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Germany: Federal Court of Justice Prohibits Uber Black App

(Feb. 11, 2019) In a decision published on January 29, 2019, the German Federal Court of Justice (Bundesgerichtshof, BGH), Germany’s supreme court for civil and criminal cases, held that booking cars for hire with professional drivers through the app Uber Black, the luxury chauffeur service, is prohibited. (BGH, Dec. 13, 2018, Docket No. I ZR 3/16, ECLI:DE:BGH:2018:131218UIZR3.16.0, BGH website.) The Court stated that the Uber Black app violates section 49 of the German Passenger Transport Act, which provides that chauffeur services  may accept only those assignments received at the chauffeur company’s place of business. (Personenbeförderungsgesetz [PBefG] [Passenger Transport Act], Aug. 8, 1990, BUNDESGESETZBLATT [BGBl.] [FEDERAL LAW GAZETTE] I at 1690, German Laws Online website.) In the opinion of the Court, the prohibition is compatible with the European Union (EU) freedom to provide services codified in article 56 of the Treaty on the Functioning of the European Union (TFEU). (BGH at 1; Consolidated Version of the Treaty on the Functioning of the European Union [TFEU], 2016 O.J. (C 202) 1, EUR-Lex website.)

Facts of the Case

The plaintiff is a taxi company from Berlin. The defendant, Uber Black, a company headquartered in the Netherlands, provided chauffeur services with professional drivers via its smartphone app. To provide such services, the defendant collaborated with companies that had licenses for passenger transport. The cars used by these companies where labeled as “Uber.” The pricing, processing of payments, and advertising were provided by the defendant, and rides were subject to its general terms and conditions. (BGH, para. 1.) Requests for cars were routed via the defendant’s server in the Netherlands to the driver who was closest to the passenger. When the driver confirmed the ride request, an email was simultaneously sent to the chauffeur service company that owned the car. (Id. at 2.)

On August 13, 2014, the city of Berlin prohibited Uber Black and similar apps. (Id. at 3.) In addition, Uber was sued by the plaintiff. The courts held in favor of the plaintiff. (Id. at 8.) The Federal Court of Justice on appeal stayed the proceedings and referred the questions to the European Court of Justice (ECJ) for a preliminary ruling. However, after the ECJ decided a similar case on Uber referred by a Spanish court, the Federal Court of Justice withdrew its request for a preliminary ruling. (Id. at 10–12; for more information on the Uber case referred by the Spanish court, see Catharina Schmidt, Uber at the ECJ – The Legal Saga in Europe Continues, IN CUSTODIA LEGIS (Mar. 8, 2018).)

Ruling

The Federal Court of Justice held that the Uber Black app violates section 49, paragraph 4, sentence 2 of the German Passenger Transport Act. (BGH, para. 31.) The provision states that a chauffeur service may accept only those assignments that were previously received at the place of business of the company or individual that owns the cars. The driver must return to the company’s place of business after the conclusion of the ride. (Id. at 32.) The Federal Court of Justice ruled that the requirement to receive the ride request at the company’s place of business is not fulfilled when the driver receives the request directly, even if the company is informed simultaneously. It is irrelevant whether passengers instruct the driver directly or whether they use an app. (Id. at 33 & 34.) Taxi passengers on the other hand are allowed to directly hail a cab and instruct the driver. (Id. at 33.) The Federal Court of Justice qualifies the requirement for chauffeur services to accept only assignments received at the place of business as an occupational- or professional-practice rule that does not affect the constitutionally guaranteed freedom of occupation, but rather determines only in what manner members of a profession or occupation must carry out their occupational activities. (Id. at 35–37; Bundesverfassungsgericht [BVerfG] [Federal Constitutional Court], 81 Entscheidungen des Bundesverfassungsgerichts] [BVerfGE] [Decisions of the Federal Constitutional Court] 70, at 84–97, DFR website; Grundgesetz [GG] [Basic Law], May 23, 1949, BGBl. I at 1, art. 12, para. 1, German Laws Online website.)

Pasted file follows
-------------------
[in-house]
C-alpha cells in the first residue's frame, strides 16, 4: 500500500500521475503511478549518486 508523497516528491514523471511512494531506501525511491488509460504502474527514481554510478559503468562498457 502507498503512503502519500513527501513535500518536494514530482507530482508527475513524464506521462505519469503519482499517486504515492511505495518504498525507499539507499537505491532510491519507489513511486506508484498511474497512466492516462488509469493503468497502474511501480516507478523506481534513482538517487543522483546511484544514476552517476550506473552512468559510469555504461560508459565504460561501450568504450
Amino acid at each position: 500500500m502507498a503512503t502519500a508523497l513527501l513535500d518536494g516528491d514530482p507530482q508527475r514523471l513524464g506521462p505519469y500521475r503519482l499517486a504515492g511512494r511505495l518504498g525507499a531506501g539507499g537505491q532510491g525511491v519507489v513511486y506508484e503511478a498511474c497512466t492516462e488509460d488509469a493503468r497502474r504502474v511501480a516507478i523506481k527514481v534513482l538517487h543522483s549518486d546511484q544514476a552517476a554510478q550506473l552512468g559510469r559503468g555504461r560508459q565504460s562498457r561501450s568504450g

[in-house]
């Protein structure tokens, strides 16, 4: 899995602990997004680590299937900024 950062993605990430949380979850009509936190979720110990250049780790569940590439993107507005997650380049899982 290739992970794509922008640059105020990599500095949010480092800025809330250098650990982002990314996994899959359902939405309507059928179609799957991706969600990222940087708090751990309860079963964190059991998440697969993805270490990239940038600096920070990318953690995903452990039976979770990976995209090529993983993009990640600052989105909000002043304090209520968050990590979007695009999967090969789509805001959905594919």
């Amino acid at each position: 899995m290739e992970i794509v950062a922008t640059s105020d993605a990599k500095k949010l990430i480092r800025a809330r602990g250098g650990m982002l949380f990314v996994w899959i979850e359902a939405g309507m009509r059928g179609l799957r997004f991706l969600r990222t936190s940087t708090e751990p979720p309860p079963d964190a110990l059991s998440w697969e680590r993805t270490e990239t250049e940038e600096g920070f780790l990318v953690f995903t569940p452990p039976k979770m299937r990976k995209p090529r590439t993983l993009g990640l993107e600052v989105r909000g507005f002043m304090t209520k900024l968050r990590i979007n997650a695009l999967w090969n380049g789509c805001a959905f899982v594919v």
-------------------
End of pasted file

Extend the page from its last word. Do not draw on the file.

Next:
Furthermore, the Federal Court of Justice opined that the prohibition of the Uber Black app is compatible with the EU freedom to provide services codified in article 56 TFEU and the EU Directive on Services in the Internal Market. (BGH, at 45; Directive 2006/123/EC of the European Parliament and of the Council on Services in the Internal Market, Dec. 12, 2006, 2006 O.J. (L 376) 36, EUR-Lex website.) According to article 58 of the TFEU, the freedom to provide services does not apply to transport services. The Federal Court of Justice reiterated that, according to its jurisprudence and that of the ECJ, the services that Uber provides are transport services. (BGH, para. 45.) The intermediation service Uber provides is “an integral part of an overall service whose main component is a transport service.” Uber determines the service conditions—for example, by setting a maximum price—and the passengers would not be able to use the services of the drivers without the intermediation service. (Id. at 46–50.)

The Federal Court of Justice held that it is irrelevant that the ECJ case did not concern professional drivers. (Id. at 52.) The definition of “services in the field of transport” in ECJ case law as “any service inherently linked to any physical act of moving persons or goods from one place to another by means of transport” does not mention nonprofessional drivers. (Id. at 53.)

Finally, the Federal Court of Justice concluded that Uber is vicariously liable for the competition law infringements of the companies and their drivers. (Id. at 62.)